E coli long term evolution experiment
If anybody’s interested here’s a link to the official webpage for Richard Lenski’s e-coli long term evolution experiment, the one I mentioned a few days ago. The project’s wikipedia page provides a good explanation for laymen.
This ongoing 25 year experiment shows not only that evolution by natural selection occurs, but that it is observable.
Basically, Linski started the experiment in 1988 by taking a specific strain of e coli and then preparing an alternate version of the same strain that was able to grow on Arabinose. Arabinose was not present in the growth medium, the difference between the two strains was simply included as a genetic marker intended to help identify any cross contamination that might occur during the daily procedures required by the experiment. He then took six identical cells from each strain, making twelve different populations, and put one each into a separate test tube filled with a mixed growth medium and placed them into an agitating incubator. In addition to glucose, the DM25 liquid growth medium contained citrate (citric acid.)
Note also that E. coli cannot use citrate to support growth; it serves only as a chelating agent in this medium.
Each day a small sample (about 1% by volume) is taken from each of the twelve populations, alternating between Arabicose and - populations to help identify any potential mistakes in procedure, and placed separately into a new test tube with fresh growth medium. The populations average 6.64 cell divisions per day, and the number of generations at this point now exceeds 56,000. Every 500 generations a long term sample is frozen from each population, providing the ability to go back and test the populations for genetic changes and to repeat any evolutionary steps observed from an earlier, genetically pure sample.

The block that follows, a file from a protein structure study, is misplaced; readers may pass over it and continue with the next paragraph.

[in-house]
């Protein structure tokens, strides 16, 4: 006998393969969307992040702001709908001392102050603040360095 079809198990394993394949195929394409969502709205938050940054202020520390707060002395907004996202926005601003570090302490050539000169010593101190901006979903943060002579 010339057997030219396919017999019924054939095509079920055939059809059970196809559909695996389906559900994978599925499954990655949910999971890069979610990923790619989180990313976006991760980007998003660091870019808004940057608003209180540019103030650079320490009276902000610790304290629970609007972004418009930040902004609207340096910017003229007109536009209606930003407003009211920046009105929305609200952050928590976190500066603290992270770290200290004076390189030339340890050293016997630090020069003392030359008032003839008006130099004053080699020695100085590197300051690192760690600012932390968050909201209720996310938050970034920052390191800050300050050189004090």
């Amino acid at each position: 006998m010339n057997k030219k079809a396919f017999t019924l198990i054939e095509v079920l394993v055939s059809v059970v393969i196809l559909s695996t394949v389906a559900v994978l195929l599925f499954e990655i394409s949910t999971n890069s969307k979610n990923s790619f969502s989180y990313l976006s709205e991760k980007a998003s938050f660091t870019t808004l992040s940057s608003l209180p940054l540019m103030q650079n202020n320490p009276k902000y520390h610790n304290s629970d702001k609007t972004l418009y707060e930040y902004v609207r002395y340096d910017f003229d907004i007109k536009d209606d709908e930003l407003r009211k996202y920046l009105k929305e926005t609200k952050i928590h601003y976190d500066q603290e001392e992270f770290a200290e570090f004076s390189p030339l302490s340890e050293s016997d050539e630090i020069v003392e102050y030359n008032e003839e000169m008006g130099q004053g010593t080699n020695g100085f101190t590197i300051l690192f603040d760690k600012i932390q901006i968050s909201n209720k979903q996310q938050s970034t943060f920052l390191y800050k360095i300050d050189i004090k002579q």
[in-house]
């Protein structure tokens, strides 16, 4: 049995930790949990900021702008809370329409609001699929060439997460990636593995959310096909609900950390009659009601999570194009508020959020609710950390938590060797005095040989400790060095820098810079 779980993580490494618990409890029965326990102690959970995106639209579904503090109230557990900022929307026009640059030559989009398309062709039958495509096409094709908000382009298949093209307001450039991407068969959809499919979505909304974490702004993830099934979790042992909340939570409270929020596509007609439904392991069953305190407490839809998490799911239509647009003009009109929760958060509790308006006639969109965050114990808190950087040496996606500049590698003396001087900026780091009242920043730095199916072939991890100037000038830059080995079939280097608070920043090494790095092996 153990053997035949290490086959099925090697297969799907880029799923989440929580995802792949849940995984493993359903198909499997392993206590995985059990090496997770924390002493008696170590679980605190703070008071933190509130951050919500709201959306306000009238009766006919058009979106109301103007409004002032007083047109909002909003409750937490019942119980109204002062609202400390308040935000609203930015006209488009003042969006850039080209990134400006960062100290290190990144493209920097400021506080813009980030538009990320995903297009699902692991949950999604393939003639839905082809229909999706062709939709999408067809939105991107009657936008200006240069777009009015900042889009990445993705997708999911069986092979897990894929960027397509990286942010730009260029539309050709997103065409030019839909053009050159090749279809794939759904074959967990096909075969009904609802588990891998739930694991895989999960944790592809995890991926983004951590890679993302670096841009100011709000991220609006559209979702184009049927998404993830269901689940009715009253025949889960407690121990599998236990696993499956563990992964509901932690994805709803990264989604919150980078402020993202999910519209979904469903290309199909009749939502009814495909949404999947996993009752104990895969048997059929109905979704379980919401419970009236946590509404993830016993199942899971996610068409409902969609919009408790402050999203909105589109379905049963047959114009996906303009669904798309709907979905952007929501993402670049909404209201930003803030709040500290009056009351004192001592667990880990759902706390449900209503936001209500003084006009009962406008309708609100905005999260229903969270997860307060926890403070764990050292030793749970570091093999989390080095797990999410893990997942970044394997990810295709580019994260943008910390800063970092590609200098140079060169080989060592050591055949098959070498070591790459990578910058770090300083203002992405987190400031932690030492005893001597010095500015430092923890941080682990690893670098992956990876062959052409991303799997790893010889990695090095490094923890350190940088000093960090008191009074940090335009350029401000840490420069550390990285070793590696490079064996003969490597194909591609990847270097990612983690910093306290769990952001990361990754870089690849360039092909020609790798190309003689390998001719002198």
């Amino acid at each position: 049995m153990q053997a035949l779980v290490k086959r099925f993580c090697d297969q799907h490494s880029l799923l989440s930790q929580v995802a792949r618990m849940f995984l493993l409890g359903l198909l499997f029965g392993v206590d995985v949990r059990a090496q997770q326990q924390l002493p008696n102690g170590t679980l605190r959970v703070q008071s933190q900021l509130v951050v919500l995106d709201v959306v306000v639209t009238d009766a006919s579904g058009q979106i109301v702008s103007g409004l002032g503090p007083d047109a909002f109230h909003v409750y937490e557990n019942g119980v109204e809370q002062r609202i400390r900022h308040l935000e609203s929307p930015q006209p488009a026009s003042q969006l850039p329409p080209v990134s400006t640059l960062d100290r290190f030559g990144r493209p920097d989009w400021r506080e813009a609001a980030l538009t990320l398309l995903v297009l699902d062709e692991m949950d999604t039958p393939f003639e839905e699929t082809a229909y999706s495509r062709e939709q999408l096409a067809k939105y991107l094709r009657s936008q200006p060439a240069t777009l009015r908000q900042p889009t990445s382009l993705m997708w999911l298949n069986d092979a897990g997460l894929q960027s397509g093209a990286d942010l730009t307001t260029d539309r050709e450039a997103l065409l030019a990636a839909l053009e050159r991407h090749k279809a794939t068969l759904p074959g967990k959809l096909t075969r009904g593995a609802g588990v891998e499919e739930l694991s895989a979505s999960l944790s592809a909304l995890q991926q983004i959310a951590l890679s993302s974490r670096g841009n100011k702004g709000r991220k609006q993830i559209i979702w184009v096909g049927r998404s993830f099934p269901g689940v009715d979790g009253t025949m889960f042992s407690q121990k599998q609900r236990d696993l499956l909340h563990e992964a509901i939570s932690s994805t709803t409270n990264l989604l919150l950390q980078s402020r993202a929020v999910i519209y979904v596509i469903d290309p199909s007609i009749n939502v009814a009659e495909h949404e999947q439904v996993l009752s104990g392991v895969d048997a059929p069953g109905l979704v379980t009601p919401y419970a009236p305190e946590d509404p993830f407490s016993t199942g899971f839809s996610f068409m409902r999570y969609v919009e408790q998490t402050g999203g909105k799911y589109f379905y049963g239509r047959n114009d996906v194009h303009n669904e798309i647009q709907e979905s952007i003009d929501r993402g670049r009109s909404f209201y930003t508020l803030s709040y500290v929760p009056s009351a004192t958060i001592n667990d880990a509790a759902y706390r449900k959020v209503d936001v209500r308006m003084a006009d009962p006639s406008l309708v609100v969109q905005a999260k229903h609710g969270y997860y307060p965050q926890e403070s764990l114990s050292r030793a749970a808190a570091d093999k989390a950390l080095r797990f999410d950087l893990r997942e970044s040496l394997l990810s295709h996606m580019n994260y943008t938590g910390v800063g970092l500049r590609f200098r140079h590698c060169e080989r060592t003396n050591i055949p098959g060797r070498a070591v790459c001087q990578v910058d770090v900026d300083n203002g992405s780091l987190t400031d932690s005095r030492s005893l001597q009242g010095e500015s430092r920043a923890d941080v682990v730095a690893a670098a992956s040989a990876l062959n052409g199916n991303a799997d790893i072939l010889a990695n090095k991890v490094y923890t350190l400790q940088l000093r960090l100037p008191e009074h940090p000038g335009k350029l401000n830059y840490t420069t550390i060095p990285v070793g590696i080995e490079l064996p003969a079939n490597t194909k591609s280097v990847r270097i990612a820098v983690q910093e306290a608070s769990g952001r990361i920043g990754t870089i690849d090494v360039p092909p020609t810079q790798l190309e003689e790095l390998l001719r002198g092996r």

Between generation 30,000 and 30,500 something amazing happened in just one of the twelve populations, some of the e coli cells within it had evolved the ability to feed on the citrate. The inability of wild e coli to feed on citrate is considered a hallmark of the species, it’s one of the standard tests biological laboratories use to distinguish it from salmonella. The citrate eating mutants immediately thrived, and being able to metabolize a food source normal e coli cannot were able to outcompete their parent population, quickly becoming the dominant form within that culture line.
What’s interesting is that the researchers were able to not only prove via genetic testing that the evolution was not the result of any contamination, but were able to revive cells from the previously frozen long term samples from the population in question and watch the final evolutionary step occur again, though it occurred only on the order of one in a trillion cell divisions.
The source material has more detailed information and links to papers. The researchers believe that at least three different mutations were required for the evolution to citrate eating e coli, including at least one potentiating mutation that deteriorated the normal DNA repair mechanisms of the e coli cell, itself not adaptive but increasing the rate of mutation.